I have heard of your faith in the Lord Jesus and your love towards all the saints, and for this reason I do not cease to give thanks for you as I remember you in my prayers. I pray that the God of our Lord Jesus Christ, the Creator of glory, may give you a spirit of wisdom and revelation as you come to know God, so that, with the eyes of your heart enlightened, you may know what is the hope to which God has called you, what are the riches of the glorious inheritance among the saints, and what is the immeasurable greatness of God’s power for us who believe, according to the working of God’s great power.
Devotion by Rev. Courtney Jones
I know and admire many unflappable optimists; I am not one myself. Nor am I a pessimist (I don’t think), despite my desire to be prepared for any worst-case scenario. No, I am something much more boring, and perhaps something you wouldn’t expect in a pastor: I am a realist. This year has certainly tested me, and I have swung from willfully optimistic to tragically pessimistic, but ultimately I find equilibrium in realism.
My favorite holiday movie is Home Alone, and I started early this year—we began watching it last weekend on one of the network holiday countdowns. There is an exchange early in the film, in which two brothers, Peter and Frank, are running to the waiting van that will take them, their wives, and their children (minus Kevin, of course!) to the airport. Frank says, “There’s no way we’ll make this plane; it leaves in 45 minutes!” To which Peter responds, “Think positive, Frank!” The retort comes fast: “You be positive; I’ll be realistic.”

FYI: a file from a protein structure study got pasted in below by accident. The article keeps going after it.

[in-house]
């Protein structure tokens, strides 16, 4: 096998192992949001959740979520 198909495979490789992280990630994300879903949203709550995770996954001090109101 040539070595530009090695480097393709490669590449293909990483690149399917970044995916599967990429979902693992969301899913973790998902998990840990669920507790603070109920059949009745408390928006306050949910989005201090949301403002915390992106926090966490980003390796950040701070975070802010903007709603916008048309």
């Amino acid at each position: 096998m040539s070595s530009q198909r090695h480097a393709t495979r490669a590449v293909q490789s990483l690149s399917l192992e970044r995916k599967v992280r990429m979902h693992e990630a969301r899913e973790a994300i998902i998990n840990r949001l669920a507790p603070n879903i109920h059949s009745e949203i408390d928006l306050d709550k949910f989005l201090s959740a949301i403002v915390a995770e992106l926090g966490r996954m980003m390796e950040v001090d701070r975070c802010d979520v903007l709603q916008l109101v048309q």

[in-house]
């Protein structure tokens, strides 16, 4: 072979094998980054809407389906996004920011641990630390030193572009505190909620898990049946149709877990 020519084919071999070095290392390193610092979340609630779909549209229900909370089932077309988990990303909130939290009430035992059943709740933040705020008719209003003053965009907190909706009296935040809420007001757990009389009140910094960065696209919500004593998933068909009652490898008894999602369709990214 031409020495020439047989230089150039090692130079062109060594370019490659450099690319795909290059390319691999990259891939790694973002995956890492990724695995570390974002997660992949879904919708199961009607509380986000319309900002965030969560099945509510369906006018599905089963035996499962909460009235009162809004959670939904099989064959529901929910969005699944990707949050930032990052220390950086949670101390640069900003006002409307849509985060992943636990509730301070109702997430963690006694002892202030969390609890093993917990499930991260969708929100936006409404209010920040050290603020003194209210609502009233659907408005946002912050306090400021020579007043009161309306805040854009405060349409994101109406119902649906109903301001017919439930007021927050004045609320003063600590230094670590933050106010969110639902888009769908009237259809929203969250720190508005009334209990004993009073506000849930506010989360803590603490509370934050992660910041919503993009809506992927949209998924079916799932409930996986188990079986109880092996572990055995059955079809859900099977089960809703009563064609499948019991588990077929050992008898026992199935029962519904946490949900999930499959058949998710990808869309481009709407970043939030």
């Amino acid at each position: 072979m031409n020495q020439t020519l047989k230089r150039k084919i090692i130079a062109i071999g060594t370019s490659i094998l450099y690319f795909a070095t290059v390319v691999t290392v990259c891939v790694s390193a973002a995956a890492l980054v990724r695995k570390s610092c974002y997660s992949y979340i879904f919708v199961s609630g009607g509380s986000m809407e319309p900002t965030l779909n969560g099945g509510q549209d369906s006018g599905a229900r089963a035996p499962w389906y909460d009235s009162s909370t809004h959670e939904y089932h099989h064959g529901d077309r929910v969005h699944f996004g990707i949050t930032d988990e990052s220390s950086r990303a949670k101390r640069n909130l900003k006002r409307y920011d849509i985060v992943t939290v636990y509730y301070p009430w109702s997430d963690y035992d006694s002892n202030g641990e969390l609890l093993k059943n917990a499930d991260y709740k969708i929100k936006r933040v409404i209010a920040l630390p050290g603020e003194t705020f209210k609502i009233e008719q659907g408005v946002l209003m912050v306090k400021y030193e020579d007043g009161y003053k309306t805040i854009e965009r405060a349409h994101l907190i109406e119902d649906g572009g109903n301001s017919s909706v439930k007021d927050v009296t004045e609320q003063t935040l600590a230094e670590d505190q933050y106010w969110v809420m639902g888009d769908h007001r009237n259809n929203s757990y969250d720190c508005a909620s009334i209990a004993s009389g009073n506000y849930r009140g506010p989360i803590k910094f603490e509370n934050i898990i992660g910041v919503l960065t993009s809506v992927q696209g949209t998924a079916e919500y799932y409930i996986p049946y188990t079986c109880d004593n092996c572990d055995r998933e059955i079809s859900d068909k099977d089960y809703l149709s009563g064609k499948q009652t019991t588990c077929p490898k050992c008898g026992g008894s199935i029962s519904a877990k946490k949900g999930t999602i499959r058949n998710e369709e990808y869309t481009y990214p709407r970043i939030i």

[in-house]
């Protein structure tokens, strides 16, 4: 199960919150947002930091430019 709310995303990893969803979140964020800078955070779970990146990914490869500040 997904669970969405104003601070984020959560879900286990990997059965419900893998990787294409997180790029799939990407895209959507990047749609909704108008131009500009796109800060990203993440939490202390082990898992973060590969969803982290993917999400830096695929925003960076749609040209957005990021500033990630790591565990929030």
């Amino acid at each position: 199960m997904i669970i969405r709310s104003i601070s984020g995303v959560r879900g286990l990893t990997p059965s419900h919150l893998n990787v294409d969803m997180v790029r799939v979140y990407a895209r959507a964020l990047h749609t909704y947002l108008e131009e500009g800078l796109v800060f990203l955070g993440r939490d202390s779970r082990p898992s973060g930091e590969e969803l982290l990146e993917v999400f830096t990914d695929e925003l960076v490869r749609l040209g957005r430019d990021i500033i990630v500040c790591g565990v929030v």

There is a way in our culture in which hope has become synonymous with optimism, and if you are one of those enviable folks with a cheery and optimistic disposition, I’m not trying to talk you out of that. I recently read a piece about “toxic positivity,” though, in which I was reminded that sometimes we are stubbornly optimistic as a fragile attempt to keep our lives simple and to keep the unpleasantness of the world at bay. We don’t want to be overwhelmed by bad news, or we don’t want political arguments to cost us relationships, and so we just ignore the headlines and refuse to talk about the things that matter to us with the people who matter to us. That’s not always bad; sometimes it’s incredibly necessary so that we can stay engaged and keep putting one foot in front of the other. It’s important to know when we are doing it, though, so that we can eventually find our equilibrium again.